China Rate Tightening Near End, Stocks to Rise: Strategist

China on Tuesday hiked the required reserve ratio for banks by 50 basis points (bps)after consumer prices rose more than expected in the month of May. But JPMorgan said it expects inflation to peak in the coming months, and for China's rate tightening cycle to end soon.

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Speaking to CNBC on Tuesday before the central bank's latest action, Geoff Lewis, Head of Investment Services at JPMorgan said China would hike interest rates just once or twice more, as inflation peaks at 6.5 percent in the coming months.

"This is the last lap of the race I think, unless we do get some adverse shocks that could always happen of course, but it's not our central scenario," Lewis said. "I think the main thing to ask as investors is that surely we are closer to the end of this tightening cycle than we are to the beginning."

JPMorgan, expects China's economy to experience a soft-landing, a scenario which would boost equities, according to the bank. The firm is forecasting gross domestic product (GDP) growth to slow from the current 9 percent per year to 7 percent.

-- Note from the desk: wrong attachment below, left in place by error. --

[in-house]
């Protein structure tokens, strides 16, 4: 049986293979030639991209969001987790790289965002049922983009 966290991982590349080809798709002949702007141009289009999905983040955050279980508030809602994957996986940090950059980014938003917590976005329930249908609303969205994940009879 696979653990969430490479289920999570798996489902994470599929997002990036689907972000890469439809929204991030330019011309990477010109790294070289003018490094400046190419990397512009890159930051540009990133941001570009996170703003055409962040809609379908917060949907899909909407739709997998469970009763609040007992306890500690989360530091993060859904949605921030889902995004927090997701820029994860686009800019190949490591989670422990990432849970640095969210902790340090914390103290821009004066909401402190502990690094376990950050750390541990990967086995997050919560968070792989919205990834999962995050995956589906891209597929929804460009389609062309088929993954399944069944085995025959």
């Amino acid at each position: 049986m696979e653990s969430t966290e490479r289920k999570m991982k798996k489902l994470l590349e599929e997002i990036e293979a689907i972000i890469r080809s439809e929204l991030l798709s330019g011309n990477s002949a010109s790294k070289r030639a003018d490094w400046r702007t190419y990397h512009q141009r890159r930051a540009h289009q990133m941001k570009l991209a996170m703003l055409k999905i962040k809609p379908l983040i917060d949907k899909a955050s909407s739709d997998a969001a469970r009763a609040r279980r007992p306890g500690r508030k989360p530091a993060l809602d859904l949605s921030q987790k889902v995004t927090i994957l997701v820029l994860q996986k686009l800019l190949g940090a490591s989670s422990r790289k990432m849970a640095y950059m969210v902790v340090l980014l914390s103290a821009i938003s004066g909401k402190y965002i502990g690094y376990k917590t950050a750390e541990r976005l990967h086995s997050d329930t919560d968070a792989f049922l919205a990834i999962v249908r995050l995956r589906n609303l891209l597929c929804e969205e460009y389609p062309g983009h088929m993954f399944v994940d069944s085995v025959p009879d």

"Equity investors should not blindly fear a slowdown of this nature as it could actually be a boon for the share prices of mainland companies," the bank said in a report. "When a steadier, slower growth trend takes hold, the need for a disruptive "stop-go" economic policy will evaporate."

China's runaway growth has been contributing to the underperformance of the Chinese stock market, according to the bank. "Repeated policy tightening episodes, as authorities turn on and off the brakes, have contributed to a high level of volatility in the domestic A-share market."

Further, a moderate slowdown would likely point to a shift away from investment and state-owned dominance and towards consumption and private enterprise, the bank said.

JPMorgan's Lewis told CNBC he was bullish on the country's services sector, especially financial firms. He pointed to the increased penetration by insurance companies in China's top tier cities. He's also bullish on the country's internet space, with internet penetration rates currently at around 25 percent of the total population. Click here for more.

"Certainly there are going to be the the Chinese equivalents of Google, that's absolutely defintite," Lewis said, while advising investors to do their homework and be stock selective. "This is a chance to buy into quality growth stocks so I would recommend taking a rather medium to long-term horizon."